Mike Gottfried
Contact Information:
(517) 432-7445

Michael Gottfried

Curator, Vertebrate Paleontology

Curator, Vertebrate Paleontology, MSU Museum
Associate Professor and Graduate Director, Department of Earth and Environmental Sciences, and Integrative Biology (adjunct)

Research Interests/Experience

Mike Gottfried’s research focus has mainly revolved around vertebrate evolution in the Southern Hemisphere, particularly the evolution and spread of vertebrates across the ancient supercontinent of Gondwana. These field research-based projects include collecting and studying Cretaceous-age fossils from Madagascar, and the initially very poorly known Cretaceous record of sub-Sarahan Africa through discoveries in Tanzania. In more recent years Mike has also worked in the Canadian Arctic studying the fossil record from the ‘Greenhouse Earth’ interval of maximum global warming that peaked 50 million years ago. Other continuing projects include studies on the evolutionary history of Great White Sharks and their fossil relatives, further documenting the fossil record of fishes and sharks from New Zealand, and a new project examining the ‘deep time’ record and intriguing geological history of the subantarctic Falkland Islands (Islas Malvinas).

Selected Recent Publications

  • Claeson, K., Ngasala, S., Gottfried, M.D., Roberts, E.M., O’Connor, P.M., and N.J. Stevens. 2020. A new assemblage of Cenozoic lungfishes (Dipnoi: Lepiidosirenidae) from the late Oligocene Nsungwe Formation, Rukwa Rift Basin, southwstern Tanzania. Geobios.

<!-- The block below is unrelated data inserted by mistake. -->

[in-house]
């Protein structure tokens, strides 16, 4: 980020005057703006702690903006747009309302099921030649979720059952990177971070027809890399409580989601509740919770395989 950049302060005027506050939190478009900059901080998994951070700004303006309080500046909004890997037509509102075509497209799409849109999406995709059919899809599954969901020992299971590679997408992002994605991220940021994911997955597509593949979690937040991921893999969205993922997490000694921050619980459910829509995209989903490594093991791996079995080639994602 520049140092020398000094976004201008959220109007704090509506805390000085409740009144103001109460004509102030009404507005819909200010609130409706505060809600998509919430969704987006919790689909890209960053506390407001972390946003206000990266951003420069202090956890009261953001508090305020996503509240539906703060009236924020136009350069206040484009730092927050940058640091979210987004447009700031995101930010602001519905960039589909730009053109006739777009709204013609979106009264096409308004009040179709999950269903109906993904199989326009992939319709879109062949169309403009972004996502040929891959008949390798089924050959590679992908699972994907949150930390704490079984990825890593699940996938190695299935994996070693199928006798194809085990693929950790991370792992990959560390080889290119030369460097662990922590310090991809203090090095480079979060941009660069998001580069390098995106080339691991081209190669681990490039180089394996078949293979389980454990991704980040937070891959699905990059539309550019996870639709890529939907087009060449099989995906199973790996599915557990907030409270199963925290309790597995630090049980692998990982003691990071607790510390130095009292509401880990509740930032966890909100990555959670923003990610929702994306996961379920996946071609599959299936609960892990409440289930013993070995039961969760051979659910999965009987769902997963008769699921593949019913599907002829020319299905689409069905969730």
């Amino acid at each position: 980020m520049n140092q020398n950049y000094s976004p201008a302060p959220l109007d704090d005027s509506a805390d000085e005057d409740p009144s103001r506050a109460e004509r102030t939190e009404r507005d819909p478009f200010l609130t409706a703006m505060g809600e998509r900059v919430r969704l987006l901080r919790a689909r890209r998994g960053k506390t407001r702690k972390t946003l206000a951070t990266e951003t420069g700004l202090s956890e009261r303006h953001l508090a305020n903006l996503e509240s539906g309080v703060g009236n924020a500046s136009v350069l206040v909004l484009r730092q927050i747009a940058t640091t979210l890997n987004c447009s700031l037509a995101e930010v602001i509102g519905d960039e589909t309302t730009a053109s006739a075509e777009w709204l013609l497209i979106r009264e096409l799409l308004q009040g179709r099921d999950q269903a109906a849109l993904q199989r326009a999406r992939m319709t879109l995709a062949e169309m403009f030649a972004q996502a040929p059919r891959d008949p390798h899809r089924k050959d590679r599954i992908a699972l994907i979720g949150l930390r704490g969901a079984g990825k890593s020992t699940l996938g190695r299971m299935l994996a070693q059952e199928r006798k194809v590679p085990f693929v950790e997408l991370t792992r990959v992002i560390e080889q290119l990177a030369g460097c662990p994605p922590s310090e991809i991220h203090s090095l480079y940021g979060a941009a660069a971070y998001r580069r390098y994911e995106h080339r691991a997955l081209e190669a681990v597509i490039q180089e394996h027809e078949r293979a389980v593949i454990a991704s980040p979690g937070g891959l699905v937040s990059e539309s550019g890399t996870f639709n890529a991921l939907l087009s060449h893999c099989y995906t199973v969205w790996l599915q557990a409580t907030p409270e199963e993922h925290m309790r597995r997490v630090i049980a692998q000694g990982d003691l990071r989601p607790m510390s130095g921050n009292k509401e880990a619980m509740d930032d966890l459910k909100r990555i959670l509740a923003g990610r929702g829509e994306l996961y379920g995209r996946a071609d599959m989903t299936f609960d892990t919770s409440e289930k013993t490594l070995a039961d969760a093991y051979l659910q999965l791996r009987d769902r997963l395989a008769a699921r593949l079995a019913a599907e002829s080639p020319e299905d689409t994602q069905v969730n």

• Gottfried, M.D. 2019. The Forest Bed of West Point Island: a unique window into environmental change in the Falklands’ ‘deep time’ past. Falkland Islands Wildlife Conservation 29:12-14.
  • Gottfried, M.D. and J. Eberle. 2018. New records from Banks Island expand the diversity of Eocene fishes from Canada’s western Arctic Greenhouse. Arctic Science 4(1):16-24.
  • Gottfried, M.D., Samonds, K.E., Ostrowski, S.A., Andrianavalona, T., and T. Ramihangihajason. 2017. New evidence indicates the presence of barracuda (Sphyraenidae) and supports a tropical marine environment in the Miocene of Madagascar. PLoS One doi.org/10.1371/journa.pone.0176553.
  • Gottfried, M.D. and R.E. Fordyce. 2015. A Late Triassic chimaeroid egg capsule from New Zealand: early evidence of chimaeroid reproductive mode from the eastern margin of Gondwana. Journal of Systematic Paleontology 13(5):371-375.
  • Fordyce, R.E., Gottfried, M.D., Loch, C., Rose, K.D., and H.-D. Sues. 2015. Seeking the lost mammals of Zealandia. New Zealand Geosciences Misc. Publication 139A:37-38.
  • Padilla, A., Eberle, J.E., Gottfried, M.D., Sweet, A., and J.H. Hutchison. 2014. A sand tiger shark-dominated fauna form the Eocene Arctic Greenhouse. Journal of Vertebrate Paleontology 34(6):1307-1316.

Selected Exhibitions

  • “TANZANIA IN ‘DEEP TIME’ — A View from the Rift Valley,” MSU Museum
  • “DATELINE: GONDWANA — New Fossil Discoveries from Tanzania,” MSU Museum
  • “Animal Weapons – Nature’s Arms Race,” MSU Museum
  • “Treasure from the Cliffs – Exploring Marine Fossils,” Calvert Marine Museum, Solomons, Maryland
  • “Seabirds – Past & Present,” Calvert Marine Museum
  • “Collecting Fossil Whales,” Calvert Marine Museum


Ph.D., Systematics and Ecology (Paleontology), University of Kansas, 1991
M.Ph., Systematics and Ecology (Paleontology), University of Kansas, 1987

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